The latest published offering by The University of Western Australia's Anthropology and Sociology researcher Dr Martin Forsey compares Australian values associated with private education to those in other countries and suggests our desire for choice is creating a wider class divide.
The Globalisation of School Choice, published by Symposium books and written in conjunction with international academics University of Oxford Professor Geoffrey Walford and Professor Scott Davies from McMaster University in Ontario, Canada, compares and contrasts private education across a range of political and social settings: in Argentina, Australia, Canada, China, England, India, Israel, Japan, Singapore, Tanzania, and the United States.
Together they show that, while the language of school choice has spread globally, it has done so unevenly across and within nations.
When it comes to Australian education, there is now ‘no choice but to choose' argues Dr Forsey.
"Parents interviewed for this study reflected on how when they were children you just went to the local school. Whereas now parents often agonize over which school will be best for their child."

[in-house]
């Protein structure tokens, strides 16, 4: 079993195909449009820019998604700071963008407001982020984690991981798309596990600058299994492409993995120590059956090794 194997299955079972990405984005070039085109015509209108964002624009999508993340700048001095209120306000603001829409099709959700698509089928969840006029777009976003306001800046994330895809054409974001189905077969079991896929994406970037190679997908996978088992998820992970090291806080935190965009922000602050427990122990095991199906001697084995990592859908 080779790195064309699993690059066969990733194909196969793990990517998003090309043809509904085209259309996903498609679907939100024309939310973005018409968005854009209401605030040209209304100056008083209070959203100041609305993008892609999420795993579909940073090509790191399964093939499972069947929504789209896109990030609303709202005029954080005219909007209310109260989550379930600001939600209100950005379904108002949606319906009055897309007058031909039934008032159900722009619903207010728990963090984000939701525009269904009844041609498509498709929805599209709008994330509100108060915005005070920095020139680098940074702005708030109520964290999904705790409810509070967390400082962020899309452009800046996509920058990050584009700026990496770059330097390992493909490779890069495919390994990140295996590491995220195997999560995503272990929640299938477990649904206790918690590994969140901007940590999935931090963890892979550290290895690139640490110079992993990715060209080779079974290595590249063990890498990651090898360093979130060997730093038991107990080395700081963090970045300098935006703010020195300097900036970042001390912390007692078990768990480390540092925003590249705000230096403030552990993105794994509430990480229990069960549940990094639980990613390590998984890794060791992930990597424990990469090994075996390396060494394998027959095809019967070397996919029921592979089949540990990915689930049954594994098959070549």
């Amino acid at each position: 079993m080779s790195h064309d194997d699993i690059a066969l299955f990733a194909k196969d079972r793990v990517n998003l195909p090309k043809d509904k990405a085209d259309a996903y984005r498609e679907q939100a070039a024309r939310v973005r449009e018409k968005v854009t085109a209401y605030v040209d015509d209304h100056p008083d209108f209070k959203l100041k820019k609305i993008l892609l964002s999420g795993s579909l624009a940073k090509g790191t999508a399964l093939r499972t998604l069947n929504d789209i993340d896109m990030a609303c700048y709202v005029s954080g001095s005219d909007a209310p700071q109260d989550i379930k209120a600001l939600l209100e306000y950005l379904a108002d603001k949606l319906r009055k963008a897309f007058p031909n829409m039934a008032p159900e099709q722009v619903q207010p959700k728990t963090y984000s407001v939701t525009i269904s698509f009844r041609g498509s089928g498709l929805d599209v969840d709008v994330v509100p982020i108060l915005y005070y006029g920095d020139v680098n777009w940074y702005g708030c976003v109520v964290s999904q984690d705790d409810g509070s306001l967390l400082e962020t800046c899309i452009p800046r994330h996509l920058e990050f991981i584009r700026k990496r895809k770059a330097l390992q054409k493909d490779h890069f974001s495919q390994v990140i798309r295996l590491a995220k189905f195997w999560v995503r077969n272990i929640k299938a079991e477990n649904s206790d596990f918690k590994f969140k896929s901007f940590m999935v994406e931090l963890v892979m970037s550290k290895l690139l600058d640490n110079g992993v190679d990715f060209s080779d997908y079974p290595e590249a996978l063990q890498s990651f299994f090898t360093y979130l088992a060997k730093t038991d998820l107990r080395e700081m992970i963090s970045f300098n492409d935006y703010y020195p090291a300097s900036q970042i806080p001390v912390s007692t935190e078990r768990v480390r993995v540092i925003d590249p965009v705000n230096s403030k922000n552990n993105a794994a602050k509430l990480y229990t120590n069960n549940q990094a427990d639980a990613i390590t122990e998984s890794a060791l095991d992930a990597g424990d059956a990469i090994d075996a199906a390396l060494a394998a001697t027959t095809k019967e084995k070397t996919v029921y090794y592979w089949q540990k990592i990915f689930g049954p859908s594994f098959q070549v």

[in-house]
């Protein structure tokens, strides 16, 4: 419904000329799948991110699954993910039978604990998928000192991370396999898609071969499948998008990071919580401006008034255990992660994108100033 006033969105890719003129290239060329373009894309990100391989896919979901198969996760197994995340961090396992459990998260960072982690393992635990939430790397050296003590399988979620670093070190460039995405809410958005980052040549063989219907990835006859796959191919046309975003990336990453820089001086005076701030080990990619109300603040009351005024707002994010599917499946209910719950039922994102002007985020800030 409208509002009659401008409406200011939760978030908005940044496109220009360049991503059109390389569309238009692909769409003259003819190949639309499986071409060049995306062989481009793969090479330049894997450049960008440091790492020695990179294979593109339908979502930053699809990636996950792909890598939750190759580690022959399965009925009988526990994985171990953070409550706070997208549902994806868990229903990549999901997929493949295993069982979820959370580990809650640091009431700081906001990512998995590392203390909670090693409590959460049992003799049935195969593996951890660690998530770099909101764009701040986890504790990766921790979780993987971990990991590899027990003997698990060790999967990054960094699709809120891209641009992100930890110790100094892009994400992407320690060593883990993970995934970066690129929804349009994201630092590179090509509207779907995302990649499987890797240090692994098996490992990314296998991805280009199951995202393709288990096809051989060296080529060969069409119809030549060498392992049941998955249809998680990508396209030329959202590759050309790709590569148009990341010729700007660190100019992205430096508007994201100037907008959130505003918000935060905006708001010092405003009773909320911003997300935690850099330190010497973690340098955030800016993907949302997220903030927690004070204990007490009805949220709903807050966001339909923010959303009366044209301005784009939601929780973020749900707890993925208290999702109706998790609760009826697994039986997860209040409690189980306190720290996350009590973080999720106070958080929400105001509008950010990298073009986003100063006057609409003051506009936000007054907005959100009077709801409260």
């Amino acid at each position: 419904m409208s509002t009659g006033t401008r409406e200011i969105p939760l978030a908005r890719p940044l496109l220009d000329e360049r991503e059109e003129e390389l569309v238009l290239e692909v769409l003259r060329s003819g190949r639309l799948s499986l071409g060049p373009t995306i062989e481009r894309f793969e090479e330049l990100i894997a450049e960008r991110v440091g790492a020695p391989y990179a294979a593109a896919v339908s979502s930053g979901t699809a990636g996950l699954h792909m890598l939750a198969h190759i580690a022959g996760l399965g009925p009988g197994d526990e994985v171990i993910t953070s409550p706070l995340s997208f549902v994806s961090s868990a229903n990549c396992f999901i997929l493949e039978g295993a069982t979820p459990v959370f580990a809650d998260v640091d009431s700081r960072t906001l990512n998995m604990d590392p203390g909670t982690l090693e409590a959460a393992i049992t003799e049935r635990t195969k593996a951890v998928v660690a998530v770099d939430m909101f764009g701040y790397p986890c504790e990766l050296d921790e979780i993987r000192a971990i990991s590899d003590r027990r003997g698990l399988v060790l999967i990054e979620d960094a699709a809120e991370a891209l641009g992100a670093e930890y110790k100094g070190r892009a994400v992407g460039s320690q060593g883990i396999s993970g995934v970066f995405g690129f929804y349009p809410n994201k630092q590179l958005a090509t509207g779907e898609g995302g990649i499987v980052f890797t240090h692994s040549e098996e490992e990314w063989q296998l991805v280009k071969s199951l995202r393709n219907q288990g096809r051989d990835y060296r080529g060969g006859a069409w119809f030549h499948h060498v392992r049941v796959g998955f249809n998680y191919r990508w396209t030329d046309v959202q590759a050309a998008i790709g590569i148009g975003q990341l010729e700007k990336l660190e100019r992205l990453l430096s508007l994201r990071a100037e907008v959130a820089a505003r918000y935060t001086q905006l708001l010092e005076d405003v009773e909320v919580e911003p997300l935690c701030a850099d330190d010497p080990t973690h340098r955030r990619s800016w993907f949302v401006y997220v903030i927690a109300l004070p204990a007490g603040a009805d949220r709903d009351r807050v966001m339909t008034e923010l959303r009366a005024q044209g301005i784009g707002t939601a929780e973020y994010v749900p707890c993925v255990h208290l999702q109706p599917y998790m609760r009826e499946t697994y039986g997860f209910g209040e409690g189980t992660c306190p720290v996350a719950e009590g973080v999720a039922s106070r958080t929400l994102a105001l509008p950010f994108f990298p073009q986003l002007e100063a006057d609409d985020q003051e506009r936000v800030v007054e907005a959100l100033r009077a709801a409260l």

"There is a real pressure to get it right which reflects a general trend towards governments shifting responsibility for educational outcomes from school systems to individual "consumers."
Dr Forsey's interviews with parents, students and teachers show that the increases in enrolments in the non-government sector can be attributed in part to a sense that private schools have more extra-curricular activity and may be better at community building than government schools.
But it is not all one way traffic, he points out. "I interviewed parents and students who have moved away from the private sector into the government sector for reasons that include the greater resource base in government schools when compared with low fee private schools, a greater tolerance of difference in the government sector and a more robust curriculum that allows students to succeed on their own terms rather than a misguided attempt to protect their self-esteem."